IV. Analysis

  In Count IV, Polson asserts a negligence claim against General Motors. Polson claims that General Motors, by requiring a certain type of securement system as a condition of transporting its vehicles, owed a duty to Polson and others like Polson to ascertain whether said design use would be reasonably safe for the rig users and that General Motors was negligent in violating that duty.

  It is axiomatic that a necessary element of a negligence claim in Illinois is a duty owed by the defendant to the plaintiff. See, e.g. York v. Stiefel, 99 Ill. 2d 312, 320 (Ill. 1983). "Unless a duty is owed, there is no negligence." LaFever v. Kemlite Co., 185 Ill. 2d 380, 388 (Ill. 1998). Whether a duty exists is a question of law to be determined by the Court. Id. Illinois cases repeatedly rejected negligence theories of liability in situations like this one. For example, in Dowling v. American District Telegraph Co., 1988 WL 93939 (N.D. Ill. 1988), the district court rejected the claim of an injured employee of McKesson that ADT by contracting with McKesson to provide a security signaling service, had assumed a duty to protect employees from work injuries, pointing out "the very limited contractual obligation" involved there. Id. at *8. "ADT never agreed to take charge of the McKesson plant and provide (or insure) a safe workplace. . . . McKesson did not delegate to ADT, nor did ADT assume, a duty of care to protect McKesson employees from injury." Id. Likewise, in Yassin v. Certified Grocers of Illinois, Inc., 150 Ill. App. 3d 1052 (Ill.App. 1986), the court concluded that a grocery cooperative which provided inspection services was not liable to the injured child of a grocery store customer, finding "no indication that [defendant's inspection] was intended as a substitute for protection that the grocery store would otherwise provide its customers or its employees." Id. at 1070.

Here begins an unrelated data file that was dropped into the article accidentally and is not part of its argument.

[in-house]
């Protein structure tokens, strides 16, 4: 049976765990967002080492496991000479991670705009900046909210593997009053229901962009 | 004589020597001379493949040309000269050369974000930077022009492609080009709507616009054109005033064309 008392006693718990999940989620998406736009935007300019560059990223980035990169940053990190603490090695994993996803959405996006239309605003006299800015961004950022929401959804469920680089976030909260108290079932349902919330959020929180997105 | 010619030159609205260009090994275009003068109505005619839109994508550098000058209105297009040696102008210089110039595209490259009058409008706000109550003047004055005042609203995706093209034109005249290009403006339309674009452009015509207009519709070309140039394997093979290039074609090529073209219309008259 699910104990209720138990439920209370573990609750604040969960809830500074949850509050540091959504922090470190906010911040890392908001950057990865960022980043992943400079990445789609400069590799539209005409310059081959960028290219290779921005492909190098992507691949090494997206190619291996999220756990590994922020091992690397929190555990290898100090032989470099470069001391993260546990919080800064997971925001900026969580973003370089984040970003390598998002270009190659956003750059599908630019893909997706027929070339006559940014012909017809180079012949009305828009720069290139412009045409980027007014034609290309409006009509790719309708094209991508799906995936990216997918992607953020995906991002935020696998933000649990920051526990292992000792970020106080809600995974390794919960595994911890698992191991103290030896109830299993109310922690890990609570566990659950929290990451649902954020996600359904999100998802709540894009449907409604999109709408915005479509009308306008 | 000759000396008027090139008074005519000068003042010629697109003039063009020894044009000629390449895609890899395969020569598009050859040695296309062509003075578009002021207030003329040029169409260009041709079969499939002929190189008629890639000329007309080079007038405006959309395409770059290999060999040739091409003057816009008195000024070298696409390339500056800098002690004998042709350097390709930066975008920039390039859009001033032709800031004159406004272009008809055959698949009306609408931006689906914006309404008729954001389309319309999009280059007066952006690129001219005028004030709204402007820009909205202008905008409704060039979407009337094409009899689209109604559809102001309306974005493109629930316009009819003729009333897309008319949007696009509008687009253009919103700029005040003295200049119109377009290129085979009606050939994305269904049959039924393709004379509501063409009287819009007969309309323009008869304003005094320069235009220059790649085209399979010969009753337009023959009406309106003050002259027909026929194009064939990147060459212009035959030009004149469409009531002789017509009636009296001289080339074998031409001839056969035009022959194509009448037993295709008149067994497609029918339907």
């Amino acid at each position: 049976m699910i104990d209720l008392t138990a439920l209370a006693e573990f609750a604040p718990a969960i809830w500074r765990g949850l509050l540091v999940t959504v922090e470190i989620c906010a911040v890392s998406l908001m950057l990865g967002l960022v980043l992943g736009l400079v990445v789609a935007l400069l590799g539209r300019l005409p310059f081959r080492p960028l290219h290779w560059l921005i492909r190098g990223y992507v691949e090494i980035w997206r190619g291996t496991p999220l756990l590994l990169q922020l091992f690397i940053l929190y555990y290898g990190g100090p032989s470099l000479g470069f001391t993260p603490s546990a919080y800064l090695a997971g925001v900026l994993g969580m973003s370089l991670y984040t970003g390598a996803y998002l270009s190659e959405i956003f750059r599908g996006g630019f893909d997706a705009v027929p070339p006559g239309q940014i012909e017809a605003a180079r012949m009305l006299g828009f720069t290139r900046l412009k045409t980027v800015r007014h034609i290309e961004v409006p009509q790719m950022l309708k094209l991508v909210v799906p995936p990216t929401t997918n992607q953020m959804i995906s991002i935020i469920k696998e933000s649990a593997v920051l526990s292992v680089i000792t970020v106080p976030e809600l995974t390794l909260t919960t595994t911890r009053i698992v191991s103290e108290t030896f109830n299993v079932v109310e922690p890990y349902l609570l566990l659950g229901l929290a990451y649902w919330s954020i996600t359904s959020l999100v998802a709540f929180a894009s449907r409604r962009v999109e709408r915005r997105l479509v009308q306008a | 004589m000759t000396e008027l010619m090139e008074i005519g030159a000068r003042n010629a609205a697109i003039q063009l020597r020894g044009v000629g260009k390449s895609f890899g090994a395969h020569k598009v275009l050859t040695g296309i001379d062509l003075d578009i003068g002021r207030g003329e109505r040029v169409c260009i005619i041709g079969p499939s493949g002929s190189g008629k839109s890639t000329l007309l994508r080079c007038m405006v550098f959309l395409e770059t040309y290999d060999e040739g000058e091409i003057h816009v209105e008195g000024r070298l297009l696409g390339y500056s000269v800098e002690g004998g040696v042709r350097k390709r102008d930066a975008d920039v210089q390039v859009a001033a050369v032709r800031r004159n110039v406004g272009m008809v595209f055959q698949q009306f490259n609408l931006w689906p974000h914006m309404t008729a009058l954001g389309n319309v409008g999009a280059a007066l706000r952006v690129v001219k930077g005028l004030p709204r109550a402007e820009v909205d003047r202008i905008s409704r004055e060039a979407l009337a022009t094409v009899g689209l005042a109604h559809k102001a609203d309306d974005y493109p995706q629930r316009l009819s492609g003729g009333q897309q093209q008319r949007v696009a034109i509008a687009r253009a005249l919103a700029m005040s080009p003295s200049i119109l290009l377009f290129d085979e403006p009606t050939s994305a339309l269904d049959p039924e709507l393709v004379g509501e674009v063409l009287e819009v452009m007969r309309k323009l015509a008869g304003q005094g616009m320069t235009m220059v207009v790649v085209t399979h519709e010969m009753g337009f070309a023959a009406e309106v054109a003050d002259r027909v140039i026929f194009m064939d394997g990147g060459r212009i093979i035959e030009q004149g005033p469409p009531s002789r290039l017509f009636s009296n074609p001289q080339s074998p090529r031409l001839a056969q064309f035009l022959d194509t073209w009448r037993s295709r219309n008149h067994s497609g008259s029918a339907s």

Similarly here, there is no evidence that General Motors undertook, by training or otherwise, to instruct drivers employed by the independent hauling companies how to secure and unsecure vehicles in a manner that would avoid injury to the driver. In this case, it is clear that Polson's employer provided such training.

  Furthermore, General Motors is the customer of Jack Cooper, who in turn is the customer of the alleged defective product's designer and manufacturer, Cottrell. General Motors collaborated with trailer manufacturers and carriers through the General Motors Haulaway Committee to exchange ideas and discuss proper methods for hailing General Motors vehicles. General Motors did this as a customer. At most, in the course of communications with its "suppliers" (the auto haulers), General Motors obtained information concerning injuries to drivers. General Motors approved of the allegedly defective ratchet system for use in transporting its vehicles and disapproved of other designs which would have been safer for automobile haulers. It did not specify the design to be used, but merely accepted or rejected the tie down ...